200 March Against Education Cuts at Governor’s Mansion!
Robert Jackson, who, as a New York City parent filed the Campaign for Fiscal Equity lawsuit in 1993 and went on to become the Education Chairman of the New York City Council, led a protest today in front of the Governor’s Mansion. The protest was focused on the fact that Governor Cuomo’s $1.5 billion budget cuts would take back the CFE funding that was previously delivered to schools statewide. Over 200 protesters from Albany, Binghamton, Buffalo, New York City, Rochester, Schenectady, Syracuse, and Yonkers marched from the Black & Puerto Rican Legislative Caucus conference at the Legislative Office Building to the Governor’s Mansion.
“In 2003, I walked 150 miles to Albany because an eighth grade education was not a ‘sound basic education’ for our children,” said Robert Jackson, CFE plaintiff and New York City Council Education Chair. “The Campaign for Fiscal Equity won that legal battle in New York’s highest court and in 2011 an eighth grade education is still not enough! It is unconscionable for Governor Cuomo to balance the budget on the backs of our children—their future is at stake. How can he be setting our school children back while offering tax cuts to New York’s highest income earners? This budget would take back every dollar in CFE funding ever delivered by the state. I ask all the New York State legislators to stand up for our children and protect their right to quality schools.”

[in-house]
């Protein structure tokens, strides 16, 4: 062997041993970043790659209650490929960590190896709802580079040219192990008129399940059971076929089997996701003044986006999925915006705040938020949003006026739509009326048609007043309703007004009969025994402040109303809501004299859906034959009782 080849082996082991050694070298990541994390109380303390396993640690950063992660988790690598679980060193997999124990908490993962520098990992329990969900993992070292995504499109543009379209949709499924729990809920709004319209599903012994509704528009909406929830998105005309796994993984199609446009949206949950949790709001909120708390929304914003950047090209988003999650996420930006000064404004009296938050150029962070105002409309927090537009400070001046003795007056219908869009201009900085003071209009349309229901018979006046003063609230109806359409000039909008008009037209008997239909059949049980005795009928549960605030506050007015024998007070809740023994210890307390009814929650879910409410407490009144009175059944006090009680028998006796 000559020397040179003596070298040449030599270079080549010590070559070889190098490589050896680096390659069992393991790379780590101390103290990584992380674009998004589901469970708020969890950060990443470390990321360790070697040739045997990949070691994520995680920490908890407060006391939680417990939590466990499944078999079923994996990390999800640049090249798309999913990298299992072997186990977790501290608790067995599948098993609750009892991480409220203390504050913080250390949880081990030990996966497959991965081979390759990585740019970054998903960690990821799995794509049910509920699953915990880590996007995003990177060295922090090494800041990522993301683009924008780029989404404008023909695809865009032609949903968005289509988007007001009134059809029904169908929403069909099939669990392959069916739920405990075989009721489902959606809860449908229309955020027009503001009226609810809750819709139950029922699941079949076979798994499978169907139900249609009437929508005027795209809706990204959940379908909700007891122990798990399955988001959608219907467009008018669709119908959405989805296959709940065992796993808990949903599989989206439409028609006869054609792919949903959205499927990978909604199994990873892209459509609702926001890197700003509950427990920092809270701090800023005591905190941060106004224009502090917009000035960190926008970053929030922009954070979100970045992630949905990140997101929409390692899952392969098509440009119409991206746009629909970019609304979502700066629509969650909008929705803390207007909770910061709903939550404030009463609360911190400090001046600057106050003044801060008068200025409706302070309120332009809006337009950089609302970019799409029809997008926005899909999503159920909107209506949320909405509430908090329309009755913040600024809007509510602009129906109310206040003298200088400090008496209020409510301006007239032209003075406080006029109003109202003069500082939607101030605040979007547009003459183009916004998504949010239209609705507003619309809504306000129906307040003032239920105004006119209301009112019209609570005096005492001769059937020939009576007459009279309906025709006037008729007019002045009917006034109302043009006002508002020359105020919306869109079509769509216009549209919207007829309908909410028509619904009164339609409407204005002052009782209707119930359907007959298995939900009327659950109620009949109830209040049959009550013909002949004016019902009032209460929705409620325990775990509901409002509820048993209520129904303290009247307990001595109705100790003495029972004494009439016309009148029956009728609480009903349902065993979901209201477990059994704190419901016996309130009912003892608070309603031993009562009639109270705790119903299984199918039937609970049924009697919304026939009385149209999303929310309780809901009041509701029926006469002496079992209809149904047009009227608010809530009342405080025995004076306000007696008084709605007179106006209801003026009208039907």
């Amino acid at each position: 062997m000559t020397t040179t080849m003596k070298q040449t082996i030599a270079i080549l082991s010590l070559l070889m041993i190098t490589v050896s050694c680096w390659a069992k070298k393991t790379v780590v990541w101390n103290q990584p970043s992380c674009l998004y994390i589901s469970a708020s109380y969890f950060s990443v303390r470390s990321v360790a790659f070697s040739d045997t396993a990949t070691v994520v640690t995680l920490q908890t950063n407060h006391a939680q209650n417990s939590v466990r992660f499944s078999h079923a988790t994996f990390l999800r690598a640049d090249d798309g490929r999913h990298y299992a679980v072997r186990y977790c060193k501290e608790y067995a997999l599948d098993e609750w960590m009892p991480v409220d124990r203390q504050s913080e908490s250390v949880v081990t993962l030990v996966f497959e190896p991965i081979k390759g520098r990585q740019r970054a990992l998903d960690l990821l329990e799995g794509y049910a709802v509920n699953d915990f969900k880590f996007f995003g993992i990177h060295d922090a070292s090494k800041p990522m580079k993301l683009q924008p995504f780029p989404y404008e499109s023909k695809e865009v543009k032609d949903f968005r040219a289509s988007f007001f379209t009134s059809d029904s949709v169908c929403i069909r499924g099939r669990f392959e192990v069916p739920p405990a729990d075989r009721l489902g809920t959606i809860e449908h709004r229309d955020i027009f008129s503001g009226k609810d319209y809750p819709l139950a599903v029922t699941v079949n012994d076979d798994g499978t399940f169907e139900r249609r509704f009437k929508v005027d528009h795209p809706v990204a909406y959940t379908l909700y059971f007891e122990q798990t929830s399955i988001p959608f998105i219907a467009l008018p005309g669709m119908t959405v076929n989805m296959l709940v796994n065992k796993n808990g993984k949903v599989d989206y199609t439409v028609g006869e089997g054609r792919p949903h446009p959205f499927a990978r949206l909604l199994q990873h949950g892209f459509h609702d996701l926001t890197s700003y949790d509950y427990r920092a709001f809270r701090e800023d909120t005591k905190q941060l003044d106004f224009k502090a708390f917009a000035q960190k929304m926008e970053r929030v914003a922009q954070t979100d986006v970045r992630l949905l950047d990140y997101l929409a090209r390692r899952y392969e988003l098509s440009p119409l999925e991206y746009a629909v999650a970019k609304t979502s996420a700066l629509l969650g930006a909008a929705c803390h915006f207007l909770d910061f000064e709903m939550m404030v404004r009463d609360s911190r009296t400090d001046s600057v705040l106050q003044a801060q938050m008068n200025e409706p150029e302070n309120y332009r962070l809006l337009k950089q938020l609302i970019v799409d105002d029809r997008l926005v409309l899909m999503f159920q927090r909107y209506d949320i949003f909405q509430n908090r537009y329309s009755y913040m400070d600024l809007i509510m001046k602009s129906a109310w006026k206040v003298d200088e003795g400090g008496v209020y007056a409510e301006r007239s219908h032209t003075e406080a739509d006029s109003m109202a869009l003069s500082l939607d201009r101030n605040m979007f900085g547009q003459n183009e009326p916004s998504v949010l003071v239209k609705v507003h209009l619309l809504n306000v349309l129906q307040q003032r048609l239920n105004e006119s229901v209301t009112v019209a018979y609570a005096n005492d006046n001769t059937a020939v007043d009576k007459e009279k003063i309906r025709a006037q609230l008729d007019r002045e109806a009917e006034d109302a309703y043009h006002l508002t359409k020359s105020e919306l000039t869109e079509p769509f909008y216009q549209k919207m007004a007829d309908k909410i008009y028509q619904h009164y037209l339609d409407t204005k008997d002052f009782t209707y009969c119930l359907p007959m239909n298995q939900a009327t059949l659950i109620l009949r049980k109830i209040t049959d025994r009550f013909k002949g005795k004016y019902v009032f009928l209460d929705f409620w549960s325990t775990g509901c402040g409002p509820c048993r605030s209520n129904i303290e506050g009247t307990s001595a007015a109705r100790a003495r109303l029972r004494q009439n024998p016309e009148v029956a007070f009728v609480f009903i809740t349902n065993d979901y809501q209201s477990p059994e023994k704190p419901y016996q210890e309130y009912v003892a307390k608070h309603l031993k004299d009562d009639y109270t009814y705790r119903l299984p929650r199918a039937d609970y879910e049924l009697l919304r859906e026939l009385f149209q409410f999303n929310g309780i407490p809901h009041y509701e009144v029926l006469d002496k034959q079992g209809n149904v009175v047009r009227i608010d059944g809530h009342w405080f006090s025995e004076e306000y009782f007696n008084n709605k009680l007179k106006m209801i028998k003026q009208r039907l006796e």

The CFE lawsuit was filed in 1993 and was finally resolved in 2007 with the enactment of a four-year commitment to increase school aid statewide by $7 billion including $5.5 billion in basic classroom operating aid, known as foundation aid. Seventy percent of the new classroom aid was designated for high need schools and students. After two years of meeting the funding commitment the state froze funding in 2009 and made $1.4 billion in school cuts last year. Governor Cuomo’s $1.5 billion in cuts would take back the remaining CFE funds. Robert Jackson led a walk from New York City to Albany in 2003 following a ruling by an Appellate Division court that said an eighth grade education was adequate. This decision was overturned by the state’s highest court which ordered a “meaningful high school education” also known as a “sound basic education.”